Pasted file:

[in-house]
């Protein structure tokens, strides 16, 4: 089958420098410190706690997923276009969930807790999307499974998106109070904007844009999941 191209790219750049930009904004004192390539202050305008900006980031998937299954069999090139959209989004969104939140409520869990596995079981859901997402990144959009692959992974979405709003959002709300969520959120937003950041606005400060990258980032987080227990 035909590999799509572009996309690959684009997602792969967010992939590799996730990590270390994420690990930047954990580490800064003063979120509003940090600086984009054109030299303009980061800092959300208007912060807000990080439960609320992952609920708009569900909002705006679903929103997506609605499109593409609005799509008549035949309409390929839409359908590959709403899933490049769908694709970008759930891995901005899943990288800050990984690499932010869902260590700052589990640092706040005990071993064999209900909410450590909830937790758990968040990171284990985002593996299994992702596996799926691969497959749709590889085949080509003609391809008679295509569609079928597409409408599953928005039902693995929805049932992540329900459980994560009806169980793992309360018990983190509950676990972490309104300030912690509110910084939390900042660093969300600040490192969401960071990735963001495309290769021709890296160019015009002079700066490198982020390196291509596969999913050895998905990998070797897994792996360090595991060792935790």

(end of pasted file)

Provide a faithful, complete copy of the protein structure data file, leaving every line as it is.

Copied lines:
[in-house]
């Protein structure tokens, strides 16, 4: 089958420098410190706690997923276009969930807790999307499974998106109070904007844009999941 191209790219750049930009904004004192390539202050305008900006980031998937299954069999090139959209989004969104939140409520869990596995079981859901997402990144959009692959992974979405709003959002709300969520959120937003950041606005400060990258980032987080227990 035909590999799509572009996309690959684009997602792969967010992939590799996730990590270390994420690990930047954990580490800064003063979120509003940090600086984009054109030299303009980061800092959300208007912060807000990080439960609320992952609920708009569900909002705006679903929103997506609605499109593409609005799509008549035949309409390929839409359908590959709403899933490049769908694709970008759930891995901005899943990288800050990984690499932010869902260590700052589990640092706040005990071993064999209900909410450590909830937790758990968040990171284990985002593996299994992702596996799926691969497959749709590889085949080509003609391809008679295509569609079928597409409408599953928005039902693995929805049932992540329900459980994560009806169980793992309360018990983190509950676990972490309104300030912690509110910084939390900042660093969300600040490192969401960071990735963001495309290769021709890296160019015009002079700066490198982020390196291509596969999913050895998905990998070797897994792996360090595991060792935790």